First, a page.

Mimi: I think vineyards really should be very concerned about compaction. Mostly, from the disease control. Even our organic spray programs are pulling a heavy sprayer and tractor through the vineyard multiple times per year. So compaction is a big concern for me because we don’t cultivate, we don’t plow. We really are trying to get as dense and as diverse a root system in the vineyard on the floor permanently as possible to resist that compaction.
I don’t think that it’s realistic to claim that if you’re going to be doing that many tractor passes, that you’re not going to have some compaction. I do think that as you gain some equilibrium and your biodiversity achieves a certain threshold, you can resist compaction enough so that nutrient cycling is still occurring and there’s good productivity in your soils. But plants and their associations with both above-ground animals and below-ground microorganisms are what build topsoil.
The amount of carbon and water topsoil can store, the amount of nitrogen that it can sequester; all of these things are exponential. We do have to at some point, I think, acknowledge that we’re working on geological time, sometimes, to repair these systems, and there will be challenges that we meet along the way and addressing those with.
If we feel like we have some compaction, there are things that we will seed directly into our cover that have deep root systems. A lot like what Teresa was saying with some of the graminoids, that just have really fibrous, very deep root systems and can break up compaction layers, but it takes a lot of time and effort.
We get all of our rainfall in the winter. Our summers are very Mediterranean. We get less than half an inch of rain during our growing season. We do have to time our practices and minimize compaction as much as possible, because we don’t do any plowing here. We’re not aerating soil any other way than with the plants that are growing here.
Mimi: Biochar is a very interesting potential tool because a lot of our soils, agriculturally, historically, would have burned more regularly than they’re burning now. So the carbon layer that that would have put back has been lost over time. If I were going to just put any one last point on any of these, is that carbon is really, truly unique, It is tetravalent, and so it can form so many bonds with itself and with other soil minerals and soil nutrients.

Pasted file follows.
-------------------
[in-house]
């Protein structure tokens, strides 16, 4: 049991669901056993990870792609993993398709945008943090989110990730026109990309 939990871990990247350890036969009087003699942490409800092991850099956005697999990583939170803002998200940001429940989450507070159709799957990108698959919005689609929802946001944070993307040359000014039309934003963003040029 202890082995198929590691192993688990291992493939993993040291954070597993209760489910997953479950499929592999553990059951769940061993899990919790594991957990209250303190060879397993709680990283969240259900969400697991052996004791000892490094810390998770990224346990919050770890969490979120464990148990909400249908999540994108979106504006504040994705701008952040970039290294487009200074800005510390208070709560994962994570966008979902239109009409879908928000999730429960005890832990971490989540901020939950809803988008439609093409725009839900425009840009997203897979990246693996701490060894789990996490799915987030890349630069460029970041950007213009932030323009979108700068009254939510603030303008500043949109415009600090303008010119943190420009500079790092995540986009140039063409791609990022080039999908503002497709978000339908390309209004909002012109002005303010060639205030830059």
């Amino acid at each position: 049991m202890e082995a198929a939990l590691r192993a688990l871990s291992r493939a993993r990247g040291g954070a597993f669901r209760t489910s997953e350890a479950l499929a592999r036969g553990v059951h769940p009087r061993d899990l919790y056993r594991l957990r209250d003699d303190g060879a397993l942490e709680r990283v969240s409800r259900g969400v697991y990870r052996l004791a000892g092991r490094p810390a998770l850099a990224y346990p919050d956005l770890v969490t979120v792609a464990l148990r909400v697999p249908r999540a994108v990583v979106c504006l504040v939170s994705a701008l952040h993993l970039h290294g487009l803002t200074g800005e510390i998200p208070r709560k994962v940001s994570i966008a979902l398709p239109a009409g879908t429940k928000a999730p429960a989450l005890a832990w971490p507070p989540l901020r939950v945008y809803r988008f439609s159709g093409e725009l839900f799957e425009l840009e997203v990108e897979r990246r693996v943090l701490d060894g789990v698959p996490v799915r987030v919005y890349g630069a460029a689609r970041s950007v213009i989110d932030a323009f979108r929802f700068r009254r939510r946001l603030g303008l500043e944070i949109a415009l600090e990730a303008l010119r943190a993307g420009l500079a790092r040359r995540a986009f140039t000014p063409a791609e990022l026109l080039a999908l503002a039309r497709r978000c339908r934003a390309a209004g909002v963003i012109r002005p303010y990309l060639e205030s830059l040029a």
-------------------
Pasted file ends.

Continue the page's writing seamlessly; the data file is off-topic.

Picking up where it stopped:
That is why when you think about adding an amendment like biochar, there is a potential for it driving your capacity to both grow organic matter and sequester more carbon because of that exponential capacity of carbon to form more and more bonds. The more carbon you have, the more carbon you can have. That is where I think a tool like biochar becomes interesting, but as straight carbon, it is going to bind a lot of soil nutrients.
If anyone out there is thinking about experimenting with biochar, I highly recommend that you inoculate it first in your compost pile so that it comes with microorganisms that will help break apart some of those bonds that it forms with nitrogen, and phosphorus, and all the other things that you want to be there and available to your plants. Because just as a straight biochar application, I think the long-term benefits are very clear, but you can have a very short-term tie-up of your nutrients that could actually be a problem for your plants in a growing season.
Cristina: I think it was very productful and we could hear your experiences and knowledge. I would like to ask each one of you to leave us with an advice, an idea for who is initiating this path of soil regenerative approach.
Teresa: Go to the vineyard, touch the soil, touch the plant, and work. This is the first way to regenerate the soils.
Mimi: If you’re interested in working this way, it’s the work that teaches you how to do the work. I also would just like to say every time we grow our community of like-minded growers and people who are trying to work in this way, we can meet our challenges more quickly and more capably when we work together and we share our information and our knowledge.
Álvaro: The soil, it’s our diamond, no? It’s our gold. It’s limited. Everything we do in this moment will certainly reflect the next 5 or 10 years. I remember exactly 20 years ago, when I looked at my region, we looked at beautiful but dry vineyards, like a moon. In 20 years, we changed everything.
We have a strong responsibility to show our neighbors, our sons, our next generation; the soil is the most important factor to live. We talk about vineyards, but you talk about more, more things. If you want to produce a great wine, wine with a great longevity, like Port wine, of course, the climate is very important, the indigenous plants are very important, but the soil is where everything started.